When I explained this to Husband’s grandmother, she understood. She knows her granddaughter’s character – and mine.

My friend trying to take in her nephews said her sister spreads various lies about her among her family, but the boys still want to come live with my friend. They still realize that she and her family could provide the opportunities they lack with their grandparents, and they dismiss their mom’s attacks against their aunt.

False words can hurt, but those who really matter to you will know your true character. They’ll see through others’ slander even if it’s fogging your outlook on your family.

3. It’s not their job to entertain you.

When we expect hospitality from our family, are we doing so because we truly need the rest they can provide, or are we wanting to continue being spoon-fed the comforting traditions and family space we’re used to?

Plenty of couples talk about starting their own traditions and creating their own space around holidays, children, travel and milestones. It’s much harder to actually start them. But it’s necessary to take that step as a married couple because it is not your family’s job to entertain you.

My husband treasures his memories of family gatherings and holidays while growing up. With his dad gone and his mom stricken with Alzheimer’s disease, getting together with family has taken on more importance to him. But the rest of our family does holidays on their own. I mentioned Husband’s desire to be with family during Christmas to one aunt. She replied that she loves getting together with everyone but can no longer do the work of coordinating everyone and hosting every time. She doesn’t have the bandwidth to chase everyone down and work out a party for every holiday.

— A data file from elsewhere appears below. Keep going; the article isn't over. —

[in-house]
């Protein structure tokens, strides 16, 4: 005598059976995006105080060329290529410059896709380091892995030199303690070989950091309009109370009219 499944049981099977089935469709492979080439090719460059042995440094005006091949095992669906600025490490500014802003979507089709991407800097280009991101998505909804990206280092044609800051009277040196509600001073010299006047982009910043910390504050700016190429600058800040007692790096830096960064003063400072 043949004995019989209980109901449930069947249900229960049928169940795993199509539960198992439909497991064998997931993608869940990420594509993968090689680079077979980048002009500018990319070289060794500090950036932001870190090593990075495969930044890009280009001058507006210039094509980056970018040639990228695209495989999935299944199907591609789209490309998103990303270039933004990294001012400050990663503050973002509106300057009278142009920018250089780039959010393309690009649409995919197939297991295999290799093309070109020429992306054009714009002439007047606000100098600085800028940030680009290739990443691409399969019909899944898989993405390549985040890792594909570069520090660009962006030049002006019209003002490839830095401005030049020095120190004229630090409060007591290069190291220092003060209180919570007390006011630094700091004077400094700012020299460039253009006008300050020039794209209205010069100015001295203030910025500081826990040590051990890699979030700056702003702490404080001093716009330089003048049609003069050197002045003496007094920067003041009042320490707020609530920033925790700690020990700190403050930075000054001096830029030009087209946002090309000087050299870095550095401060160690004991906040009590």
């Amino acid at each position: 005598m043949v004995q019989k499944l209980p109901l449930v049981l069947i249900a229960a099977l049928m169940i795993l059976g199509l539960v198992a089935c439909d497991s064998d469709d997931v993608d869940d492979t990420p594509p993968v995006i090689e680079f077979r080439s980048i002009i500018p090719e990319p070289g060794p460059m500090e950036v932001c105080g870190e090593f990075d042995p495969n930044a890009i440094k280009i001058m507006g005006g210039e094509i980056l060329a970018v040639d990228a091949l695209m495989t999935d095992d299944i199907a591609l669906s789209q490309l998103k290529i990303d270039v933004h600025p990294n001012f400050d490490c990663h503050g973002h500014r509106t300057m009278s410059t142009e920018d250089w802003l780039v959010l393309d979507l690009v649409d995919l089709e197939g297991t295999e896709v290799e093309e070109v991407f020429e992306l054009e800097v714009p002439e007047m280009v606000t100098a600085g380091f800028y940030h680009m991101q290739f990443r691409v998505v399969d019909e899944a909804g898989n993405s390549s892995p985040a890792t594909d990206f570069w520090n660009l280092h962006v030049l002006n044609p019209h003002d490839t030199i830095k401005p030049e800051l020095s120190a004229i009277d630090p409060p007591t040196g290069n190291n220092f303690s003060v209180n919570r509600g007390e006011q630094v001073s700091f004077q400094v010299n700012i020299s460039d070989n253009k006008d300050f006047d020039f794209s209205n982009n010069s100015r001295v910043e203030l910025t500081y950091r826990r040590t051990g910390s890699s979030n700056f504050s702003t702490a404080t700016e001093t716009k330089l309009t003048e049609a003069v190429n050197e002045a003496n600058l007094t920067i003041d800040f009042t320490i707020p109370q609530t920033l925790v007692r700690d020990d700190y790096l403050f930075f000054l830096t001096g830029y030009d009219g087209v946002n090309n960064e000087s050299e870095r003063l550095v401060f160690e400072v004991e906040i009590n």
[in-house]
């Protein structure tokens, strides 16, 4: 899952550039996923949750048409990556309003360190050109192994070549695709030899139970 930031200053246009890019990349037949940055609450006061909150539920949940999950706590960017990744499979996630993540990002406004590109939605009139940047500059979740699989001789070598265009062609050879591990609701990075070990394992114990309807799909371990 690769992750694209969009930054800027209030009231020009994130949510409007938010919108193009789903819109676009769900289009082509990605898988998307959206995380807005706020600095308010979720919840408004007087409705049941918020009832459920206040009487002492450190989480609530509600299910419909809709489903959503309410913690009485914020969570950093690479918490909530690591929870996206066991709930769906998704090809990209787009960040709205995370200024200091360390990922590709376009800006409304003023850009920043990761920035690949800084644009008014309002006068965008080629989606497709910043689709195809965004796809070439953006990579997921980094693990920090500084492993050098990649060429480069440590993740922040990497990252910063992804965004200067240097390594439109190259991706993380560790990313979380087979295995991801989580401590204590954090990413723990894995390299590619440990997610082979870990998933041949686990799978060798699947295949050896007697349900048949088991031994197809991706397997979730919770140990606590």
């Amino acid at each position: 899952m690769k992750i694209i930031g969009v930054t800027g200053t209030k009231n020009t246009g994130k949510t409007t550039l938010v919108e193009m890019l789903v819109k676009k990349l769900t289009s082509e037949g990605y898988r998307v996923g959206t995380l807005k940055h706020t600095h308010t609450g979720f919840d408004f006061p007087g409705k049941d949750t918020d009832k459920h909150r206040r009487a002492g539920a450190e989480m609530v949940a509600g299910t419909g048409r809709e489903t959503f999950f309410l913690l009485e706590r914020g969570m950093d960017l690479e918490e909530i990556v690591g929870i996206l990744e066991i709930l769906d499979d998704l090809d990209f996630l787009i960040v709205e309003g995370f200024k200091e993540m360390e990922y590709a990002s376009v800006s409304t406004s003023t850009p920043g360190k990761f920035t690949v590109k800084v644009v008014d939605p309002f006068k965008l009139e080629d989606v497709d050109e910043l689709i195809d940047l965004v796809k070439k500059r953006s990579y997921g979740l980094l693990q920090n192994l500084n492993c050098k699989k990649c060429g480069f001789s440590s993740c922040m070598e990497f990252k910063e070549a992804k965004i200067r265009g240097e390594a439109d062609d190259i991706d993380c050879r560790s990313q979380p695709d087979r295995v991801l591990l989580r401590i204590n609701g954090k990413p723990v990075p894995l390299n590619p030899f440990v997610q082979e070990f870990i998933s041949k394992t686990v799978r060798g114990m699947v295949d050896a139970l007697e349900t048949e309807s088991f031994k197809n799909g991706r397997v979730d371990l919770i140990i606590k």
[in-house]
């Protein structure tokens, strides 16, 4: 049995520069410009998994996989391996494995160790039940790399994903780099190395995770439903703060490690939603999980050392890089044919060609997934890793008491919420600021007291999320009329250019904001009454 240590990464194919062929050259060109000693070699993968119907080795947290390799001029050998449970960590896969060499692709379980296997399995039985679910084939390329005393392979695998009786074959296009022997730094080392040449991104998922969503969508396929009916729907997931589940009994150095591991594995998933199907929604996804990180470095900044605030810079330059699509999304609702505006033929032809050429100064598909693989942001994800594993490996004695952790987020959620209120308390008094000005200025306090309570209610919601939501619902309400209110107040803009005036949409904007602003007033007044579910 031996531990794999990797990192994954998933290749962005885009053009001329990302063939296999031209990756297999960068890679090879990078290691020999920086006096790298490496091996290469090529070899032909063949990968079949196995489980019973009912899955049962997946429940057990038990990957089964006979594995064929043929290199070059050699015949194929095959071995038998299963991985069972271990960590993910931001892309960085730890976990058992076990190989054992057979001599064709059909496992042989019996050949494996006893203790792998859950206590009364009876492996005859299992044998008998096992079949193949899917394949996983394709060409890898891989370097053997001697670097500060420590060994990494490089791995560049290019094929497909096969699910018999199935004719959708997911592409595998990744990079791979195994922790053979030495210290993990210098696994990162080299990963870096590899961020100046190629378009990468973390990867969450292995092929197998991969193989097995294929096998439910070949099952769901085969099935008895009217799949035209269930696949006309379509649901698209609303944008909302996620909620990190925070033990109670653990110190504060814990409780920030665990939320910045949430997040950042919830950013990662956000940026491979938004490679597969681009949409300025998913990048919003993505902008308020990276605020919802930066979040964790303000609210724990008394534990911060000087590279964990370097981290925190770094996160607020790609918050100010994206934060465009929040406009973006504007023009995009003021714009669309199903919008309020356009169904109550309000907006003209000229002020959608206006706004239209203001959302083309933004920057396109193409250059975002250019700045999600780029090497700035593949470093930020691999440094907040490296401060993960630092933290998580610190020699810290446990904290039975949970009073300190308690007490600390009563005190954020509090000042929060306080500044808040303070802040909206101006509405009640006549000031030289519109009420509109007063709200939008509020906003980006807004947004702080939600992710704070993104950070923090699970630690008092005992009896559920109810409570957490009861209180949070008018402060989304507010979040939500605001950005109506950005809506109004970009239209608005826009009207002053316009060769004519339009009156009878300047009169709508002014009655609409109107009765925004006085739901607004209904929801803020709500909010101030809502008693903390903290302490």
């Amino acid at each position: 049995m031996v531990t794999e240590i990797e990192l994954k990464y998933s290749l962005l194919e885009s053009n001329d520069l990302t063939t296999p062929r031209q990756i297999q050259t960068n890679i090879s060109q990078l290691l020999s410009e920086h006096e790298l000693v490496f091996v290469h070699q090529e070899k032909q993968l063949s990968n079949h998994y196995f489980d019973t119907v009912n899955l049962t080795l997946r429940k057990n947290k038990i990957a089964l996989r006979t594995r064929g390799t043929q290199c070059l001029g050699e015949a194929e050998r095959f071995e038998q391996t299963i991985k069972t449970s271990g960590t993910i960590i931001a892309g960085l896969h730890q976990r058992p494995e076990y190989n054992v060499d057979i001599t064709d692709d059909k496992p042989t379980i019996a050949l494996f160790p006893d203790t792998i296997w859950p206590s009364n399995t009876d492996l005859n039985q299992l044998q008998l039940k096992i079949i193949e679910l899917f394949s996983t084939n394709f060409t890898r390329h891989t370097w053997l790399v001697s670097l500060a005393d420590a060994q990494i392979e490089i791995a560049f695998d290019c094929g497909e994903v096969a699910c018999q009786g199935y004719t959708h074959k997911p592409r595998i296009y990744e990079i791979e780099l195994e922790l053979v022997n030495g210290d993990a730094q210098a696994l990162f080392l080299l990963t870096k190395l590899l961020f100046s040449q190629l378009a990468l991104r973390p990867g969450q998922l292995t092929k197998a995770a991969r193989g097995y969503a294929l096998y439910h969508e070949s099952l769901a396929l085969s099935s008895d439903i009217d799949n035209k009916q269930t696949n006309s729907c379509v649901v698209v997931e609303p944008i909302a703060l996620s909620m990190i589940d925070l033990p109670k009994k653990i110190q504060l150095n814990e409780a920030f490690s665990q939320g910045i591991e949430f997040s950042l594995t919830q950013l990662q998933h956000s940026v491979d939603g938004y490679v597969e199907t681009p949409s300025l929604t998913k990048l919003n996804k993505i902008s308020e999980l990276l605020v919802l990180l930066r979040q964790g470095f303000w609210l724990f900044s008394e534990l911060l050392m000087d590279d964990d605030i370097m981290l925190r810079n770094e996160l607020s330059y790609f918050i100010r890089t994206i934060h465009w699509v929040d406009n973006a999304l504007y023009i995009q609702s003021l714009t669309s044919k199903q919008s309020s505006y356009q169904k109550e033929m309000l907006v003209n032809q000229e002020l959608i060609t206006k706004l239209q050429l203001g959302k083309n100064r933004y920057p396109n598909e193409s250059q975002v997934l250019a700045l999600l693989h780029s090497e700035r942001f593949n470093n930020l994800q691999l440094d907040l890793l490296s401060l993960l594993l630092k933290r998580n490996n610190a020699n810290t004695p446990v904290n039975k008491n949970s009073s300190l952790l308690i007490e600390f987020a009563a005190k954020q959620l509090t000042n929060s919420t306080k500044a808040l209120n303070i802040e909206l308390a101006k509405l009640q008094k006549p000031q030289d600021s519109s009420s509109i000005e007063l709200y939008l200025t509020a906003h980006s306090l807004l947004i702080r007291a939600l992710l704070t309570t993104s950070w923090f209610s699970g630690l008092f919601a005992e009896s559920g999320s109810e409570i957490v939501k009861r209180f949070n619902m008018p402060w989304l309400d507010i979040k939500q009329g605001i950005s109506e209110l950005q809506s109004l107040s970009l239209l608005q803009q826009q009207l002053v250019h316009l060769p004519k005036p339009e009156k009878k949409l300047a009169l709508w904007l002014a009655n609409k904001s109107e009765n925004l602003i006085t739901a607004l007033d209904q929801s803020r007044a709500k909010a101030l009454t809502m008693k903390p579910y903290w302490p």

Nor should she. We’re two adults. We have the ability to make our own plans. We have a house big enough to host family if we choose.

Rather than sulk – and because it is not her job to entertain us – we stole away to Asheville for the holiday – and had a wonderful time. It was so special and rejuvenating to set aside that holy time for just each other.

My family lives in another state and most will probably never come to our home to meet our daughter. At first this upset me: Is a new granddaughter/niece/cousin not a good enough reason to come visit? Why should we have to do the work of traveling with an infant to introduce her?

But because we want our daughter to see more than just our town – and because it is not their job to entertain us – we’re making plans to introduce our baby to the places and people most important to us on our own schedule. She’ll become the seasoned traveler we want her to be, with (hopefully) fond memories of special family trips.

Our family isn’t terrible; it’s simply comprised of flawed people trying to do their best in a flawed world. Sometimes we get things right, but when we don’t, we place our marriage and each other first.